How Writers Can Find Their Reader Communities | Self-Publishing Relief

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How Writers Can Find Their Reader Communities | Self-Publishing Relief

Once you’ve self-published your novel, memoir, self-help, or other genre book, it’s time to get the word out and boost sales. If you want your promotional efforts to be effective, it’s important to target your potential book-buying audience—without being overly “salesy.” At Self-Publishing Relief, our marketing experts know that, in order to sell more books, the first thing writers need to do is find their reader communities.


7 Ways Writers Can Find Their Reader Communities And Boost Book Sales

Research your audience. Every successful author is an avid reader of the genre in which they write. Research your genre to determine who else likes to read the type of book you’ve written and where they like to hang out. Are they mostly in online book review platforms? Do they attend board game conventions? Will they spend their free time hiking? Knowing what your audience likes to do will help you effectively reach more potential book buyers.

Build readership with your other works. Submit your shorter work for publication in literary journals! If your book is part of a series, publicize the connection. Even if your newest book isn’t connected to any earlier book publications, you can still tap the same readers who are fans of your writing. You can include a teaser chapter for your latest book (with a link to purchase) in your previous e-books. Readers who are familiar with your writing are more likely to be interested in buying your books.

Use your social networks. Networking may feel awkward if you’re an introvert, but building a community on social media is a smart way to establish a vibrant reader community. Create author accounts on Facebook, Twitter (now known as X), Instagram, Tumblr, and other social media platforms. Actively engaging on these sites is a good way to connect with people talking about your writing. You’ll learn their interests and what they have to say about your book. These insights will help you discover what circles you’re reaching and how to connect with them.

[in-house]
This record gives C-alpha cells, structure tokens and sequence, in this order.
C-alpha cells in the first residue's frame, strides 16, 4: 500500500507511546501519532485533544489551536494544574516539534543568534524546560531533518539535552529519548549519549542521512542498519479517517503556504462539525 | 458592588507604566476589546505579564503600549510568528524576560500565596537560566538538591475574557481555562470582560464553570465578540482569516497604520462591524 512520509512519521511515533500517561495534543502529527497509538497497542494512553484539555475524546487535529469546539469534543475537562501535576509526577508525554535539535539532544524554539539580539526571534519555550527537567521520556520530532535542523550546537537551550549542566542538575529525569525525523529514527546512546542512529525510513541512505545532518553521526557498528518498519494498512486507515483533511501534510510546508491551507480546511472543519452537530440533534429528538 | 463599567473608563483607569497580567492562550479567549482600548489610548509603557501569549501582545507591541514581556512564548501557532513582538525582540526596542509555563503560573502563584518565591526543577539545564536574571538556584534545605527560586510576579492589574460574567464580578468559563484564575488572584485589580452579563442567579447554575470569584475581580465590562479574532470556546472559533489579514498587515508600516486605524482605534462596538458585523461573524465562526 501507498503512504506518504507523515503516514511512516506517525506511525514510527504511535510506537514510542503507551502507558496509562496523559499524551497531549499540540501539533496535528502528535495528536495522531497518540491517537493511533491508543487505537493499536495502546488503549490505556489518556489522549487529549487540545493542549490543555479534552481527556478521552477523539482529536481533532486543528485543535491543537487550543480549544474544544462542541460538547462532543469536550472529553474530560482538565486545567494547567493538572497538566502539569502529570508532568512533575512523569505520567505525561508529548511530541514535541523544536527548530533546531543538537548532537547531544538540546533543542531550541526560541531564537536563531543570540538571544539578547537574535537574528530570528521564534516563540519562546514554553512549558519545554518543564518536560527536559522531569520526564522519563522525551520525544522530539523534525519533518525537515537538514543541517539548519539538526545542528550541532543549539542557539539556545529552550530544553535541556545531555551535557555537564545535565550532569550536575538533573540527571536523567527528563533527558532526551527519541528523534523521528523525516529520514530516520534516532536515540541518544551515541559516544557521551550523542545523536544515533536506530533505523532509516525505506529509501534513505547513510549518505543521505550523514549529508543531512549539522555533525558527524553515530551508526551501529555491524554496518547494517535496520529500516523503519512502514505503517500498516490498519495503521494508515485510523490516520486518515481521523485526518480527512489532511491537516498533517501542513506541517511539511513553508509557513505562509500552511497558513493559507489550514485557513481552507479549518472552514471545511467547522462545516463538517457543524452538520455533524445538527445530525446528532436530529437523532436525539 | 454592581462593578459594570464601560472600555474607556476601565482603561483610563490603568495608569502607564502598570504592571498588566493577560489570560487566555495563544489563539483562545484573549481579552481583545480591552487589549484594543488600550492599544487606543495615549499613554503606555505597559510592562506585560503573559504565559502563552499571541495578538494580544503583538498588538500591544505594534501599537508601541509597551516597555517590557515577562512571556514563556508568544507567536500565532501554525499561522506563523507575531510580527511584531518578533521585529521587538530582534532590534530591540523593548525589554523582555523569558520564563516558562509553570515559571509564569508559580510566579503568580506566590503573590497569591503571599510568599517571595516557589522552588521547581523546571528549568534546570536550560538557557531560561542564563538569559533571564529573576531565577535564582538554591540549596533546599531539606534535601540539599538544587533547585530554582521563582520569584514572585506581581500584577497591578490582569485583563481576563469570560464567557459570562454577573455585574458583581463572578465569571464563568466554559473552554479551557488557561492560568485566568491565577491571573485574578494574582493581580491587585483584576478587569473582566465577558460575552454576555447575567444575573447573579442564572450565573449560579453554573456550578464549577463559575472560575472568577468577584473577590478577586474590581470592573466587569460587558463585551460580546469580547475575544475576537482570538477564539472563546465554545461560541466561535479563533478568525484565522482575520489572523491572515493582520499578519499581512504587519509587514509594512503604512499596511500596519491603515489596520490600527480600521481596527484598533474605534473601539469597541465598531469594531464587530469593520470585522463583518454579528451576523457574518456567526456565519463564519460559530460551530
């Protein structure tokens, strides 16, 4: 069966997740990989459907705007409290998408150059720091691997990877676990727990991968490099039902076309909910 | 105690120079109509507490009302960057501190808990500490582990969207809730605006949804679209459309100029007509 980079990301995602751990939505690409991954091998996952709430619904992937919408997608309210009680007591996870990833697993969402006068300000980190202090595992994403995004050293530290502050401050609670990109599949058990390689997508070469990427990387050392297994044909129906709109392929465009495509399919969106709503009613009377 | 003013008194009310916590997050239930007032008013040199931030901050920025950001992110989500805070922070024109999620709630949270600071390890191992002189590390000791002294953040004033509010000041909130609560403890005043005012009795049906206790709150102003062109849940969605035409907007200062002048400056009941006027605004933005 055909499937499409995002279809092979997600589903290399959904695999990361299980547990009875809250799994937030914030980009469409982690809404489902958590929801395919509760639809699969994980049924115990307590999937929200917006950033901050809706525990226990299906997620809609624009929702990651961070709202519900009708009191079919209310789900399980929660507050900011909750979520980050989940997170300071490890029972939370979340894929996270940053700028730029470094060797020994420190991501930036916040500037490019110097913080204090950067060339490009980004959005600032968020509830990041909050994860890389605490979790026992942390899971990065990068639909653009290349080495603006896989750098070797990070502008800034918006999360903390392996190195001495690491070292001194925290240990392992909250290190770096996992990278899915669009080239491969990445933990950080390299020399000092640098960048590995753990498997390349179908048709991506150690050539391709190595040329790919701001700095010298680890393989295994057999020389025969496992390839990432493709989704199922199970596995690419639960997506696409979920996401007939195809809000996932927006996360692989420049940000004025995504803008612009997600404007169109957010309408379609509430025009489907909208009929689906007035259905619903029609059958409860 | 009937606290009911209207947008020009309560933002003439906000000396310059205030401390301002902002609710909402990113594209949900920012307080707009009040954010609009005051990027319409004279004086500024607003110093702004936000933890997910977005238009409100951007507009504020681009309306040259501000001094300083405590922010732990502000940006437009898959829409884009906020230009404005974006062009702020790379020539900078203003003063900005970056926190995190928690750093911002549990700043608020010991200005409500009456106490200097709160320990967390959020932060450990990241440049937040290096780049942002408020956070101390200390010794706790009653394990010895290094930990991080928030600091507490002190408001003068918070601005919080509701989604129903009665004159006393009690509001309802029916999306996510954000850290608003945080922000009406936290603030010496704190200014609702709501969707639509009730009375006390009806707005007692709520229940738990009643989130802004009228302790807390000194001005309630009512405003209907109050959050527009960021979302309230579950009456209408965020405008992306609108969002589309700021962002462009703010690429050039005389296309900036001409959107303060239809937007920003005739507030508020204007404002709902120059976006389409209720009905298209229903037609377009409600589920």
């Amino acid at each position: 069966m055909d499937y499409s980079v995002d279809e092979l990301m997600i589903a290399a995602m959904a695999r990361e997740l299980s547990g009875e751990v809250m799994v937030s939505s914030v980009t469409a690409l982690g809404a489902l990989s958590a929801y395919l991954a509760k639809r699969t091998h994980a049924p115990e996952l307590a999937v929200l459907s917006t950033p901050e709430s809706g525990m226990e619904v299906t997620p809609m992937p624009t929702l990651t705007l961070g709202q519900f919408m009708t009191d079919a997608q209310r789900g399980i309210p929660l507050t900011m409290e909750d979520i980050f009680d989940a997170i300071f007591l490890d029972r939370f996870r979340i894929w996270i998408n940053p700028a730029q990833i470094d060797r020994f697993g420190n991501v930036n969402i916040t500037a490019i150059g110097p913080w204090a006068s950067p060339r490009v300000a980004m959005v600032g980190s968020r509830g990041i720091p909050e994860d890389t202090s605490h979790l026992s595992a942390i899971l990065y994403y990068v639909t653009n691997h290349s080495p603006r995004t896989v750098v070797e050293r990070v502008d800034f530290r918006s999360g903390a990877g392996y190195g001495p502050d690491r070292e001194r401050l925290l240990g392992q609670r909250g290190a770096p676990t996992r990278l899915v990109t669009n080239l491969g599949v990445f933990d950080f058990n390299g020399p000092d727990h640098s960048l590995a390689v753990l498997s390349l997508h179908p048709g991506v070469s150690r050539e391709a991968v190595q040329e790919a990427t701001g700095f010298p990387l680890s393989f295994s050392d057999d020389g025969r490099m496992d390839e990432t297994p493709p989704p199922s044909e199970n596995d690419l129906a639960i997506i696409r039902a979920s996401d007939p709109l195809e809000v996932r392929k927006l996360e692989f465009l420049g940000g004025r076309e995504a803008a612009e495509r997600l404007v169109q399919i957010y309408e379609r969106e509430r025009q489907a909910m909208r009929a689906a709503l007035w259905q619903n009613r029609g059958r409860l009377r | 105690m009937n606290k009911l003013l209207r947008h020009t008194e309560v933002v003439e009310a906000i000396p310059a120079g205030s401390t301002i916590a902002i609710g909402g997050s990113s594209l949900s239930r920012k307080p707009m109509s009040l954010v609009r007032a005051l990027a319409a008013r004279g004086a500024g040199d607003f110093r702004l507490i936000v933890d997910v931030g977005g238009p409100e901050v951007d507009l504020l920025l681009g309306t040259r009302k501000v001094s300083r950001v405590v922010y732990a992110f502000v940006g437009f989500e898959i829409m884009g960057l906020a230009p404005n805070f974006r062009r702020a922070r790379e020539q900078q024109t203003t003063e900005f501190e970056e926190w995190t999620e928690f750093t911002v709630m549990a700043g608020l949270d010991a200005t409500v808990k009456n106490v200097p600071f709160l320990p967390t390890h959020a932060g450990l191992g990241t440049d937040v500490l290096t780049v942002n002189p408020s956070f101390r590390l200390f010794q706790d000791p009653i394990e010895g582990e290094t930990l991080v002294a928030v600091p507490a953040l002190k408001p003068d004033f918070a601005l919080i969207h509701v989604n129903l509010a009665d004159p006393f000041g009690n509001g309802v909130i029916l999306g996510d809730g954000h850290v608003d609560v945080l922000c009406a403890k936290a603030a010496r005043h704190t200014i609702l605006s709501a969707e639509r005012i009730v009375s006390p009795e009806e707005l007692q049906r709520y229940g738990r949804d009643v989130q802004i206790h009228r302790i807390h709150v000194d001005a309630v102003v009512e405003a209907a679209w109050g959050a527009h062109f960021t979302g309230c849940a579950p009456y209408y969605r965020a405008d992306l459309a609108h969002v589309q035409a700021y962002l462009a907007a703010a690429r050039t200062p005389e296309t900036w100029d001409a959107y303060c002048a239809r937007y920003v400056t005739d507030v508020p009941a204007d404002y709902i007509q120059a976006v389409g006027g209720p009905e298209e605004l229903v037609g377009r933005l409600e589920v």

Get out into the world. Networking and being social shouldn’t stop with online efforts: Venture into the real world! Attend conferences and join book reading clubs. You can even start a book club for your genre (your book might even make it onto the reading list)! And consider scheduling a reading event at your local library or a nearby business where you can cross-promote. If your protagonist enjoys attending wine tastings, perhaps the liquor store in town will host a book reading.


Join book review websites. Set up an author account on StoryGraph or Goodreads and interact with readers. If you’re a polite and interesting author, you can slowly build up a community of like-minded writers and readers through these websites. Bonus: Reading the comments and reviews for your book will help you gauge what is and isn’t working in your writing and show you what readers expect.

Create an author website. An author website will keep all your writing in one place, making it easier for potential fans and readers to learn more about you, your writing, and your books available for purchase. If you have a comment section or contact form, visitors can interact with you in a way that feels more personal and connected. The tech experts at Web Design Relief can help you build an author website that suits your genre, your style, and your budget!

Write for a blog (your own or someone else’s). Whether you have your own blog or guest post somewhere else, blogging is a good opportunity to reach more readers. The topics you write about could help new readers stumble across your writing (and your book). And when you guest post on someone else’s blog, you’ll reach a new audience and boost your reach.

The most important takeaway: If you want to find your reader community, you need to know what your readers are looking for and what they want. Then you’ll know where to meet them: online, in person, and through your writing! And when you do meet your audience, don’t bombard them with sales pitches. When you make a friendly effort to meet and interact with your reader community, they’ll be more likely to be interested in purchasing and reading your book.

If you’re ready to self-publish but are leery of all the technical aspects, the experts at Self-Publishing Relief can help! We’ll guide you through the entire process, from manuscript to a finished book you’ll be proud to put your name on—and to share with your reader community! Learn more about our services, and schedule your free consultation call today!

Question: Where did you find your reader community?


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